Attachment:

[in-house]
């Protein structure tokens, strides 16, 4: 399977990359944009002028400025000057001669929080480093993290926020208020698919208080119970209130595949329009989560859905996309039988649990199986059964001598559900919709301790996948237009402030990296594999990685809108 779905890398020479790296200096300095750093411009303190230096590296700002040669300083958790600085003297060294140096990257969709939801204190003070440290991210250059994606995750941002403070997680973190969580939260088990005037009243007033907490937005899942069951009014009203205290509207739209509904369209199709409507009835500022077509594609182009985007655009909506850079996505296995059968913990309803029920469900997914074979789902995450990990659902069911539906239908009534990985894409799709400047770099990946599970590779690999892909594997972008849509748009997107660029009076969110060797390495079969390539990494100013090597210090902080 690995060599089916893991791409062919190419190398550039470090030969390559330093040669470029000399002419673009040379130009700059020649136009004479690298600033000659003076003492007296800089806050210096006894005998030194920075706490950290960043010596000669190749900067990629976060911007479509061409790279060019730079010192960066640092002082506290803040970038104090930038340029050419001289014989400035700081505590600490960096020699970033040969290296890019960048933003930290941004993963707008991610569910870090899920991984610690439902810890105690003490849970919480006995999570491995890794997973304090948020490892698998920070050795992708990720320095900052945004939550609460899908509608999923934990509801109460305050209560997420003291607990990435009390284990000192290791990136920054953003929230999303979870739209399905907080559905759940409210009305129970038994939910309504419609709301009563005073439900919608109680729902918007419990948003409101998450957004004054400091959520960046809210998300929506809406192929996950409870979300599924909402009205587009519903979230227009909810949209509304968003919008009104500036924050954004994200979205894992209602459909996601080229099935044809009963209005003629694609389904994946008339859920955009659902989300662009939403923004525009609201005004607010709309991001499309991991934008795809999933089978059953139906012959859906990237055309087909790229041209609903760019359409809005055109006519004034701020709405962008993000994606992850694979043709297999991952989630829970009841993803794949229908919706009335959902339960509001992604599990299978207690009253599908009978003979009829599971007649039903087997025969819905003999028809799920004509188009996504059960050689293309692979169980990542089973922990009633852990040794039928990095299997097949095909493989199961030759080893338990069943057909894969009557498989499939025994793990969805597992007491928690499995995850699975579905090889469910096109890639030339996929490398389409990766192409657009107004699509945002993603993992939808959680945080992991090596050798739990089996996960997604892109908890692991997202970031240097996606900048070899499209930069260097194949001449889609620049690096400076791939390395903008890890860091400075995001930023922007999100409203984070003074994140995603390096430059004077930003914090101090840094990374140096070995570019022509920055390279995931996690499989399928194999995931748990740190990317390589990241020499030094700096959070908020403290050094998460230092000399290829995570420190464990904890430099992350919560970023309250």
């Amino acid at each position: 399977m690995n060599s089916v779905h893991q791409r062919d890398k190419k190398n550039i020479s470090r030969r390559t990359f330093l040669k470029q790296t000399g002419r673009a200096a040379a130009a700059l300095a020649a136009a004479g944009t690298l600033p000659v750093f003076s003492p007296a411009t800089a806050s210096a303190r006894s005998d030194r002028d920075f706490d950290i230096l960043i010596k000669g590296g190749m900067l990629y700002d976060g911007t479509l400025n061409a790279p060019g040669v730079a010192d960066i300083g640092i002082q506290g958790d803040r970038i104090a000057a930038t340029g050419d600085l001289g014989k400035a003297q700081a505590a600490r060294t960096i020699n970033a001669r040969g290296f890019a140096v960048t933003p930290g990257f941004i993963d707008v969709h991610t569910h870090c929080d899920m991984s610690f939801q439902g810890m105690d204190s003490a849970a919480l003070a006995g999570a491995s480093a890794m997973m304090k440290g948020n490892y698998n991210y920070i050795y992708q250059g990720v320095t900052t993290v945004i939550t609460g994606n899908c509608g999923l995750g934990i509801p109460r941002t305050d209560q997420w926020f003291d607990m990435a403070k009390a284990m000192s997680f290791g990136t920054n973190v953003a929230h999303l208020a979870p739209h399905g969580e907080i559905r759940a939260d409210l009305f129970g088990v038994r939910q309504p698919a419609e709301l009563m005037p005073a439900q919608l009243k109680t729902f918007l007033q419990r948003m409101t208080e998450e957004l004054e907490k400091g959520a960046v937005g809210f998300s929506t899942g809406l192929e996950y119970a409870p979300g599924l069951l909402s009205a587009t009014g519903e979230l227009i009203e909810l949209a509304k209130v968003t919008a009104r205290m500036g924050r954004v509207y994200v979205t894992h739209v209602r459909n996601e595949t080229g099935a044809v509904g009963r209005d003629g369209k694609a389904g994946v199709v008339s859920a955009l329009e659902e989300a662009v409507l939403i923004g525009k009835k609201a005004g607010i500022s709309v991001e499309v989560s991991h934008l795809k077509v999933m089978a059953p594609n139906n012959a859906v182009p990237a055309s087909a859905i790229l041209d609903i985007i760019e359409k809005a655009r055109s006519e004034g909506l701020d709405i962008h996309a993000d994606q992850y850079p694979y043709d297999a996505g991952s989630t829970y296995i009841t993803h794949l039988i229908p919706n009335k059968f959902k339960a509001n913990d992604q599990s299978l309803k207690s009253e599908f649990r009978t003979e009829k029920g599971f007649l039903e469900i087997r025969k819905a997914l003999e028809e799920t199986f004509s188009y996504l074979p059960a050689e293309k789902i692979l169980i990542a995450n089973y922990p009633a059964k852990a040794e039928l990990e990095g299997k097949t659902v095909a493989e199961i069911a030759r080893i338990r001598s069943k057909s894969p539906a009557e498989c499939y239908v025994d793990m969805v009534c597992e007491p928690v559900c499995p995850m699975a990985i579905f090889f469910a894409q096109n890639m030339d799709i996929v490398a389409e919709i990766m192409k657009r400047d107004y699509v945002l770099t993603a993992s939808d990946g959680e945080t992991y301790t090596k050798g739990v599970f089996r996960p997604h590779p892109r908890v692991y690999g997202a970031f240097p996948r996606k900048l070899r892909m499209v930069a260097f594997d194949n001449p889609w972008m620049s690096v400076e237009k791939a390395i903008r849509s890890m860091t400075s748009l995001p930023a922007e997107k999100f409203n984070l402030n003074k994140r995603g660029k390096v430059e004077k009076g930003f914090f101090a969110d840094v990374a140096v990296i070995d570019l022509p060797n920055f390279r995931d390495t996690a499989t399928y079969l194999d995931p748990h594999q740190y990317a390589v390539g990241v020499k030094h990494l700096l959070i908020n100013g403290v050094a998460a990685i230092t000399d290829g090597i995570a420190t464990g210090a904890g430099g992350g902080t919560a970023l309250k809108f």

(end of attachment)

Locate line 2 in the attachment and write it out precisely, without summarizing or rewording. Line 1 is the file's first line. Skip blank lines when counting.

């Protein structure tokens, strides 16, 4: 399977990359944009002028400025000057001669929080480093993290926020208020698919208080119970209130595949329009989560859905996309039988649990199986059964001598559900919709301790996948237009402030990296594999990685809108 779905890398020479790296200096300095750093411009303190230096590296700002040669300083958790600085003297060294140096990257969709939801204190003070440290991210250059994606995750941002403070997680973190969580939260088990005037009243007033907490937005899942069951009014009203205290509207739209509904369209199709409507009835500022077509594609182009985007655009909506850079996505296995059968913990309803029920469900997914074979789902995450990990659902069911539906239908009534990985894409799709400047770099990946599970590779690999892909594997972008849509748009997107660029009076969110060797390495079969390539990494100013090597210090902080 690995060599089916893991791409062919190419190398550039470090030969390559330093040669470029000399002419673009040379130009700059020649136009004479690298600033000659003076003492007296800089806050210096006894005998030194920075706490950290960043010596000669190749900067990629976060911007479509061409790279060019730079010192960066640092002082506290803040970038104090930038340029050419001289014989400035700081505590600490960096020699970033040969290296890019960048933003930290941004993963707008991610569910870090899920991984610690439902810890105690003490849970919480006995999570491995890794997973304090948020490892698998920070050795992708990720320095900052945004939550609460899908509608999923934990509801109460305050209560997420003291607990990435009390284990000192290791990136920054953003929230999303979870739209399905907080559905759940409210009305129970038994939910309504419609709301009563005073439900919608109680729902918007419990948003409101998450957004004054400091959520960046809210998300929506809406192929996950409870979300599924909402009205587009519903979230227009909810949209509304968003919008009104500036924050954004994200979205894992209602459909996601080229099935044809009963209005003629694609389904994946008339859920955009659902989300662009939403923004525009609201005004607010709309991001499309991991934008795809999933089978059953139906012959859906990237055309087909790229041209609903760019359409809005055109006519004034701020709405962008993000994606992850694979043709297999991952989630829970009841993803794949229908919706009335959902339960509001992604599990299978207690009253599908009978003979009829599971007649039903087997025969819905003999028809799920004509188009996504059960050689293309692979169980990542089973922990009633852990040794039928990095299997097949095909493989199961030759080893338990069943057909894969009557498989499939025994793990969805597992007491928690499995995850699975579905090889469910096109890639030339996929490398389409990766192409657009107004699509945002993603993992939808959680945080992991090596050798739990089996996960997604892109908890692991997202970031240097996606900048070899499209930069260097194949001449889609620049690096400076791939390395903008890890860091400075995001930023922007999100409203984070003074994140995603390096430059004077930003914090101090840094990374140096070995570019022509920055390279995931996690499989399928194999995931748990740190990317390589990241020499030094700096959070908020403290050094998460230092000399290829995570420190464990904890430099992350919560970023309250």